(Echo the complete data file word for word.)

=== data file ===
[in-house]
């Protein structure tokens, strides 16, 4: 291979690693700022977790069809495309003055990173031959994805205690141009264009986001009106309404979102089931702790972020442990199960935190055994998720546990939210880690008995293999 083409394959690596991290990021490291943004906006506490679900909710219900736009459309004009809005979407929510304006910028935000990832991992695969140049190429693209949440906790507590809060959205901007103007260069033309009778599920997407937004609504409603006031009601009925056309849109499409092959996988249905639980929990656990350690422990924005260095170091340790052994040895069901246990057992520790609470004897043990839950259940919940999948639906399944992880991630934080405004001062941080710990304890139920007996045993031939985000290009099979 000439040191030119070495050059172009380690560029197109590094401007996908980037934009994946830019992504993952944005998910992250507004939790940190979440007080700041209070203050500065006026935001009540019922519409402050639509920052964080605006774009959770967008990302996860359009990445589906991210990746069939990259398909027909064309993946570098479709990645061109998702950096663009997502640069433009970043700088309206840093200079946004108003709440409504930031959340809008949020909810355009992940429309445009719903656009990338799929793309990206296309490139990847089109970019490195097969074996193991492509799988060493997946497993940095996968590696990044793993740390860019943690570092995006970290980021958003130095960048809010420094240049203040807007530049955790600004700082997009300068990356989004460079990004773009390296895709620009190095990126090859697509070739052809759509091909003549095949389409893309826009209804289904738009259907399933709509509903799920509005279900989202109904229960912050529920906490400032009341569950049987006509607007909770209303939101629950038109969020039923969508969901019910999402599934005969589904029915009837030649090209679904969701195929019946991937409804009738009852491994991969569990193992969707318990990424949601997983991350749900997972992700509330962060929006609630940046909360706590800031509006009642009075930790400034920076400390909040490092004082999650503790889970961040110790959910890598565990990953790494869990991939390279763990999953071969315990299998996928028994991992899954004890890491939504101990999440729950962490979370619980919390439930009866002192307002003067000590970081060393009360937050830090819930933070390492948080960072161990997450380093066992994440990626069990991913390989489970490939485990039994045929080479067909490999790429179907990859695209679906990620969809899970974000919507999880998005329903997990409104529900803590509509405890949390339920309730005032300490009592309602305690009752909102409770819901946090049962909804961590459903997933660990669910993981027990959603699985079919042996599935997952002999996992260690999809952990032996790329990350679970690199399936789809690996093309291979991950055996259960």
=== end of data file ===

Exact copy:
[in-house]
């Protein structure tokens, strides 16, 4: 291979690693700022977790069809495309003055990173031959994805205690141009264009986001009106309404979102089931702790972020442990199960935190055994998720546990939210880690008995293999 083409394959690596991290990021490291943004906006506490679900909710219900736009459309004009809005979407929510304006910028935000990832991992695969140049190429693209949440906790507590809060959205901007103007260069033309009778599920997407937004609504409603006031009601009925056309849109499409092959996988249905639980929990656990350690422990924005260095170091340790052994040895069901246990057992520790609470004897043990839950259940919940999948639906399944992880991630934080405004001062941080710990304890139920007996045993031939985000290009099979 000439040191030119070495050059172009380690560029197109590094401007996908980037934009994946830019992504993952944005998910992250507004939790940190979440007080700041209070203050500065006026935001009540019922519409402050639509920052964080605006774009959770967008990302996860359009990445589906991210990746069939990259398909027909064309993946570098479709990645061109998702950096663009997502640069433009970043700088309206840093200079946004108003709440409504930031959340809008949020909810355009992940429309445009719903656009990338799929793309990206296309490139990847089109970019490195097969074996193991492509799988060493997946497993940095996968590696990044793993740390860019943690570092995006970290980021958003130095960048809010420094240049203040807007530049955790600004700082997009300068990356989004460079990004773009390296895709620009190095990126090859697509070739052809759509091909003549095949389409893309826009209804289904738009259907399933709509509903799920509005279900989202109904229960912050529920906490400032009341569950049987006509607007909770209303939101629950038109969020039923969508969901019910999402599934005969589904029915009837030649090209679904969701195929019946991937409804009738009852491994991969569990193992969707318990990424949601997983991350749900997972992700509330962060929006609630940046909360706590800031509006009642009075930790400034920076400390909040490092004082999650503790889970961040110790959910890598565990990953790494869990991939390279763990999953071969315990299998996928028994991992899954004890890491939504101990999440729950962490979370619980919390439930009866002192307002003067000590970081060393009360937050830090819930933070390492948080960072161990997450380093066992994440990626069990991913390989489970490939485990039994045929080479067909490999790429179907990859695209679906990620969809899970974000919507999880998005329903997990409104529900803590509509405890949390339920309730005032300490009592309602305690009752909102409770819901946090049962909804961590459903997933660990669910993981027990959603699985079919042996599935997952002999996992260690999809952990032996790329990350679970690199399936789809690996093309291979991950055996259960």